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Critic of radical Islam shuns Rutgers after its ‘last-minute PR attempt’ to explain ‘postponed’ event

University caved to ‘students who slandered my good name based on falsified quotes’

Rutgers University spent last week refusing to explain why it “postponed” a university-sponsored event with the Iranian-born journalist Lisa Daftari, an outspoken critic of radical Islam opposed by some students.

Though the state university has since contacted her to “clear up any confusion regarding your invitation” and offered Daftari new dates to speak on campus, she’s not satisfied with the response or the timing of the offer.

Daftari told The College Fix in an email Tuesday that the university “share[d] our correspondence publicly without my knowledge” and called the new offer “an insincere, last-minute PR attempt to mitigate the appearance of bias.”

Rutgers didn’t look into “baseless allegations and falsified quotes” – apparently referring to the Change.org petition branding her an Islamophobe – before “unilaterally” canceling the event, she wrote.

It only offered her new dates because of “considerable media and campus attention,” she said: “The real question is, why did the university ‘postpone’ the event giving off the impression that they submitted to a slanderous petition if there was any genuine intention to reschedule the talk?”

‘Behavior that is rewarded gets repeated’

Daftari shared her reply letter to Vice Chancellor Ben Sifuentes-Jáuregui, who had offered her four dates next month to speak to make up for her postponed Tuesday event.

Their previous correspondence clearly communicated that “the university unilaterally decided to cancel the event,” she wrote:

To come back after the damage has been done to my reputation and suggest that this was some misunderstanding and to continue with the premise that the event was merely postponed, lacks the integrity and respect that I would have hoped for from my alma mater.

Just as the university was sensitive to the concerns of a group of students who slandered my good name based on falsified quotes, I would hope that the university would now demonstrate the same level of consideration as we move on.

I wish you and the Rutgers community much success in all your future endeavors.

MORE: Rutgers yanks lecture following ‘Islamophobe’ petition

Outside observers are also not satisfied with the university’s response.

The Foundation for Individual Rights in Education has concluded that “she was disinvited,” Zach Greenberg, program officer in FIRE’s Individual Rights Defense Program, wrote in a statement provided to The Fix.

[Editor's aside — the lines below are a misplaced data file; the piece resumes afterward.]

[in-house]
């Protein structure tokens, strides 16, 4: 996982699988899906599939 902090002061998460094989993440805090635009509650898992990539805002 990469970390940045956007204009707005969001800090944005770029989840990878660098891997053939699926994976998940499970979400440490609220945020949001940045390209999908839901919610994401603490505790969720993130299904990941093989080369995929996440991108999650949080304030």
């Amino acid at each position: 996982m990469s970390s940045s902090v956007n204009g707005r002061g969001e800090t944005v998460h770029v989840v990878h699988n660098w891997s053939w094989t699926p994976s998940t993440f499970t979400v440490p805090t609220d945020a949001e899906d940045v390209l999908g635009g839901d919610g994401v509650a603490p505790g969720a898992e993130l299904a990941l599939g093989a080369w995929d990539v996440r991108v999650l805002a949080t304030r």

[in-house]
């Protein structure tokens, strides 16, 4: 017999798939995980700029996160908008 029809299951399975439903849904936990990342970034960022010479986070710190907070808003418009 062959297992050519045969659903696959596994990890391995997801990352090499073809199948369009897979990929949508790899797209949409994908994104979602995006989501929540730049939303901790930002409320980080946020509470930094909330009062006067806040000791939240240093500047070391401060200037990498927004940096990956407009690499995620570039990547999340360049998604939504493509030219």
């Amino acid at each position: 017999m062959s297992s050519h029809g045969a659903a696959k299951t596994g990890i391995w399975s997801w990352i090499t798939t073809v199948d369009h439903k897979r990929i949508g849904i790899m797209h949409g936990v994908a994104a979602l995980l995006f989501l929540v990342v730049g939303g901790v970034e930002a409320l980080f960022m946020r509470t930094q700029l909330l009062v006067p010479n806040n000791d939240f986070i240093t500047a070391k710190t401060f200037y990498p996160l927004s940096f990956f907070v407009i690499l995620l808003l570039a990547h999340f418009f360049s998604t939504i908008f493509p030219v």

“This is problematic because universities should be places that promote the free exchange of ideas,” he said. “A university would best serve its student by allowing them to engage with a wide array of speakers, even those that some or many find objectionable”:

When universities disinvite controversial speakers, they display a disturbing disdain for the intellectual capabilities of its students, many of whom would welcome a chance to listen to and question their ideological adversaries.

Behavior that is rewarded gets repeated. There will be a continued push for disinvitations until colleges stop giving into these demands.

FIRE maintains a “disinvitation database” that tracks rescinded offers to speak – including from teaching positions – and where the pressure came from to disinvite.

This incident has not been added yet, but Rutgers is already listed in the database four times. Two of those – against former George W. Bush official Condoleeza Rice and Rutgers Prof. Mazen Adi – were successful.

Same privately endowed fund that paid for Snooki

A counter-petition is circulating on Change.org, about 200 signatures behind the original, that also claims the public university unilaterally canceled Daftari’s talk.

It was submitted by the Rutgers chapters of Young Americans for Liberty, Young Americans for Freedom and College Republicans, as well as the conservative student newspaper The Centurion. The petition explains why the anti-Daftari petition was “intellectually dishonest,” correcting and adding context to the supposedly Islamophobic quotes she gave.

It said her event was not funded by students but by a privately endowed lecture fund that has also paid for events with Democratic national politicians and even Jersey Shore cast member Snooki (below):

Lisa Daftari is a recognized foreign policy expert who has spoken at the UN on pressing international issues –  her intellect, accomplishments, and Rutgers alumna status make her a worthy speaker. …

If students have a problem with what Daftari has said, they should have registered to go to her event instead of signing a dishonest petition. …

Rutgers students have shown their own bigotry by calling Daftari, an Iranian-American woman, a “cockroach” and “bitch” instead of engaging with her ideas. It is disgraceful that Rutgers bureaucrats have cancelled her event.

MORE: ‘Snooki’ bill moves forward in New Jersey

IMAGE: Adeel Ahmed/Change.org, Everett Collection/Shutterstock

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About the Author
Associate Editor
Greg spent several years as a technology policy reporter and editor for Warren Communications News in Washington, D.C., and guest host on C-SPAN’s “The Communicators.” He co-founded the alternative newspaper PUNCH and served as a reporter, editor and columnist for The Falcon at Seattle Pacific University.

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